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March 11, 1993

 

Ms. Bernice E. Bray
32 Stuart Road
Churchville, NY 14428

The staff of the Committee on Open Government is authorized to
issue advisory opinions. The ensuing staff advisory opinion is
based solely upon the facts presented in your correspondence.

Dear Ms. Bray:

I have received your letter of March 8 and the materials
attached to it.

You have sought assistance concerning the ability to inspect
records of the Town of Chili. According to your letter, you are
"not allowed to see documents that are held in any department other
than the Town Clerk's." Further, in response to a request to
inspect records located in various departments of the Town
government, the Town Clerk wrote that doing so "would mean setting
up a time with various departments...and thus cause disruption in
daily work routine." The Clerk added that:

"The most economical way to obtain these
records is for my department to make copies of
your request and charge you 25¢ per copy. If
you choose to have me compile these records
please do so in writing. If I do compile the
records for you, you will be required to take
the entire package and pay for it. In the
past I have spent a great deal of time
compiling information that you did not feel
you wanted and only paid for a portion
thereof."

In this regard, I offer the following comments.

First, having reviewed a copy of a request attached to your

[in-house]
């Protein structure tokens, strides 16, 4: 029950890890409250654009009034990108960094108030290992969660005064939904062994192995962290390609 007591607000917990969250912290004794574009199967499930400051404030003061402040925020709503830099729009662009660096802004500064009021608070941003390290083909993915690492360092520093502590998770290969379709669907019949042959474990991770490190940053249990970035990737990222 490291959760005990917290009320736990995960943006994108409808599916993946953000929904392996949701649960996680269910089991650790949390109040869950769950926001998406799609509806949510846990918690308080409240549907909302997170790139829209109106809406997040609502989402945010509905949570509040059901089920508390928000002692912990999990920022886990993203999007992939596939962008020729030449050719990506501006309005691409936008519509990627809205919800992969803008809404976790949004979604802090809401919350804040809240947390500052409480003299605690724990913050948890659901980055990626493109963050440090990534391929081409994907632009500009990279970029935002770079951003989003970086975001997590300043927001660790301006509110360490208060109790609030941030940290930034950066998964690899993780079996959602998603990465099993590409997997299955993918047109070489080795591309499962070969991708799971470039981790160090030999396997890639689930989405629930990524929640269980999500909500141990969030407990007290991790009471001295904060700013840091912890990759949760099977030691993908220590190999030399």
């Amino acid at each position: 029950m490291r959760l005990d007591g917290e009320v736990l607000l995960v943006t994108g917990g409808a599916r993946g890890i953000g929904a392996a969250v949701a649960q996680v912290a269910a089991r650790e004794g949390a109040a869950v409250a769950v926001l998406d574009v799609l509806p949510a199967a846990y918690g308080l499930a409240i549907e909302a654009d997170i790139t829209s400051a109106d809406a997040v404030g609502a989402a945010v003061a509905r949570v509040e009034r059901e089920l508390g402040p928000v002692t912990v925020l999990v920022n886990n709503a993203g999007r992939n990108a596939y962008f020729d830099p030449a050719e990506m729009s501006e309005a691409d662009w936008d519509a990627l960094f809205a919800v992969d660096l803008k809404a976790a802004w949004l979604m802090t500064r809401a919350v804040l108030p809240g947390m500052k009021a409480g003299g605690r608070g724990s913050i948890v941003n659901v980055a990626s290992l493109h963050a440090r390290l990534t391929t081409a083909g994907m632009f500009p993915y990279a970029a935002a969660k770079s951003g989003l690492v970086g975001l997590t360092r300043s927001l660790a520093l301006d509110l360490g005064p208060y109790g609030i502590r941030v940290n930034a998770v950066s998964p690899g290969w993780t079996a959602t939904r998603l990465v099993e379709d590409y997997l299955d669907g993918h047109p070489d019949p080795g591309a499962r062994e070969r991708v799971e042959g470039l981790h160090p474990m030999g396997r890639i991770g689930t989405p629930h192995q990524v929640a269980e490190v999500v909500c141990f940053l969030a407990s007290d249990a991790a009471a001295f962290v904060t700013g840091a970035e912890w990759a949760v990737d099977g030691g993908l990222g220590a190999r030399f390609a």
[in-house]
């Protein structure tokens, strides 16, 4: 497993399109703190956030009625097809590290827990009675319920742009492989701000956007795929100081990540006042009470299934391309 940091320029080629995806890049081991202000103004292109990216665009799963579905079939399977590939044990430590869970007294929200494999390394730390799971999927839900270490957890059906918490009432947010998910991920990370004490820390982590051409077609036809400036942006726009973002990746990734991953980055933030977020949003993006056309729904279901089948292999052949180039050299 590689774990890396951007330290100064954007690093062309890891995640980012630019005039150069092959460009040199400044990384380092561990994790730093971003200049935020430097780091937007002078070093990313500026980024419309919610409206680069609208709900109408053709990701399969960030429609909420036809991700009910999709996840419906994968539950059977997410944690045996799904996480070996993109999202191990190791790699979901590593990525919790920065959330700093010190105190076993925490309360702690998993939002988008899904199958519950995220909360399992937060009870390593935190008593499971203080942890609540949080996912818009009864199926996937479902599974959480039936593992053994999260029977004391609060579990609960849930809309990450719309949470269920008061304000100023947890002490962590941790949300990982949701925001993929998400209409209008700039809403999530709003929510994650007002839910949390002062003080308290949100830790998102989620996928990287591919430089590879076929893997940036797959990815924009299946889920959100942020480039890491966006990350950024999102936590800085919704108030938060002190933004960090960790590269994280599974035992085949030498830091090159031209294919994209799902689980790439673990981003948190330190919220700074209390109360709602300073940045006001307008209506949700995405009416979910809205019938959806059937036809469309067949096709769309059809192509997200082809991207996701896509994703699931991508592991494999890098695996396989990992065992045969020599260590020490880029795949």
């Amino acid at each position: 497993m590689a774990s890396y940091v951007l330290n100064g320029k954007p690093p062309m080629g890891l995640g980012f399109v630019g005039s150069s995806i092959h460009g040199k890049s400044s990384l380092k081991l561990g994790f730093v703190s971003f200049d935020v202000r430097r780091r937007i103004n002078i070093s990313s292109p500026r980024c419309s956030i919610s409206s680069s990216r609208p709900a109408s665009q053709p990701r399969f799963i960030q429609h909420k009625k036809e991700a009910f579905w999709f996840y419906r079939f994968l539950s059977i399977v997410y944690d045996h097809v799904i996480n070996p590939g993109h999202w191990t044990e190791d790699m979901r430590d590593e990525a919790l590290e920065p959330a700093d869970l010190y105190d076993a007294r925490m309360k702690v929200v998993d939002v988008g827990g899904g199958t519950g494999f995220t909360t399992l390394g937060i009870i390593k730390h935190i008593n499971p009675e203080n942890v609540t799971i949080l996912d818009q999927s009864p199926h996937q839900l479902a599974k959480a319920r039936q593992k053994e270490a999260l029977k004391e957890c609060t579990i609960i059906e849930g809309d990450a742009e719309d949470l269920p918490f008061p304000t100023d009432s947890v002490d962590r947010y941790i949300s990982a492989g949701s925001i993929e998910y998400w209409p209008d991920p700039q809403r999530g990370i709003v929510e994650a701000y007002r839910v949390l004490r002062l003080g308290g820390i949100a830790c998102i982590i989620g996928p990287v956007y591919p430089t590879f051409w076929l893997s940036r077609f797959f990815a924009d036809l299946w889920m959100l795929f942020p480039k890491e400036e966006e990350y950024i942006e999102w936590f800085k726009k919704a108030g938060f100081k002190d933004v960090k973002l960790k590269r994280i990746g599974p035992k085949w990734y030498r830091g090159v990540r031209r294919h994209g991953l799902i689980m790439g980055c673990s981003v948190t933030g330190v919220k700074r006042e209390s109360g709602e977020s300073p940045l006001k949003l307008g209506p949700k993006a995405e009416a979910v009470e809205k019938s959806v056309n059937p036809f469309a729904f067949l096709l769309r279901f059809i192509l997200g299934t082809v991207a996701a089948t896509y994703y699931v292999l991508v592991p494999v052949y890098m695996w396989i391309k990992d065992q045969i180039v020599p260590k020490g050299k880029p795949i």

letter, I point out that the Freedom of Information Law pertains to
existing records. Section 89(3) of the Law states in part that an
agency is not required to create or prepare records in response to
a request. Therefore, if, for example, the Town maintains no list
of Park or Recreation Department equipment, Town officials would
not be required to prepare such a list on your behalf. Similarly,
one aspect of your request involved a report "showing in
consecutive order the receipts issued, amount received, date, what
program the money was received for, and for whom the money was
received." If no report exists in the format that you described or
containing each of the elements indicated, I do not believe that
Town officials would be obliged to "compile" or create a new record
containing the information or prepare a new record in the desired
format.

Second, insofar as records exist, assuming that they are
accessible under the Freedom of Information Law, an applicant has
the right to inspect and copy those records, and if the applicant
seeks photocopies, an agency may in most instances charge up to
twenty-five cents per photocopies. If copies are requested and an
agency makes them, I believe that an applicant can be required to
pay the appropriate fee. However, if an applicant seeks to inspect
accessible records, in my opinion, no fee can be charged. The
specific language of the Freedom of Information Law and the
regulations promulgated by the Committee on Open Government
indicate that, absent statutory authority, an agency may charge
fees only for the reproduction of records. Section 87(1)(b) of the
Freedom of Information Law states:

"Each agency shall promulgate rules and
regulations in conformance with this